In Chapter 12 of Guns, Germs, and Steel, what is the "rebus" principle?
The explanation of the rebus principle can be found on p. 220 of the paperback edition of the book.
A rebus is a sign that stands for or represents something. A rebus uses a pictorial symbol to represent all or part of a word. In linguistics, the rebus principle is the idea that a symbol can be used to represent a certain sound that is included in the word for that symbol.
On p. 220, Diamond explains this in the context of Sumerian writing. He says that it is very easy to draw a symbol to represent the word “arrow.” However, it is not simple to draw a symbol that would be easily understood to mean “life.” However, in Sumerian, both the word “arrow” and the word “life” are pronounced the same way. Thus, a rebus can be used. If you draw an arrow, it no longer just means “arrow.” Instead, it can mean either “arrow” or “life” because both are pronounced in the same way.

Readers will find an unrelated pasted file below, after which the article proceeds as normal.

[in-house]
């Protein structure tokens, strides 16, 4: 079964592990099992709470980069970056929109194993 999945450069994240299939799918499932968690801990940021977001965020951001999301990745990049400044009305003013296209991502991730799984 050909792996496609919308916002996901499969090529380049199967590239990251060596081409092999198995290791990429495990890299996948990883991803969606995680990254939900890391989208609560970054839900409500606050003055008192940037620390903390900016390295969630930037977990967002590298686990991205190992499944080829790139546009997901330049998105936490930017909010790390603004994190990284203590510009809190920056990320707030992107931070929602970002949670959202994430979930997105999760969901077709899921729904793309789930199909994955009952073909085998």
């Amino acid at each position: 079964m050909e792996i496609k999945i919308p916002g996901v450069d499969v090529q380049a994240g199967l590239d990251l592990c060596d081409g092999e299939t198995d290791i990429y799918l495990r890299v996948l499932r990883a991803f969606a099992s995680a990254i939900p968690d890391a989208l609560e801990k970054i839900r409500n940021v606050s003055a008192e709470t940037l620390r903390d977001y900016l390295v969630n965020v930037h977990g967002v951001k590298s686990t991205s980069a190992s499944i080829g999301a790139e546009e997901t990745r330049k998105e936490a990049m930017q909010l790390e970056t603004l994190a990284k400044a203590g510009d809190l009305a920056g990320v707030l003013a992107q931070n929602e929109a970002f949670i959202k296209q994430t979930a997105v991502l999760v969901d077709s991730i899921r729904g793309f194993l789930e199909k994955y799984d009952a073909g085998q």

This principle is very important because it allows people to more easily write words for which it would be very hard to draw comprehensible symbols.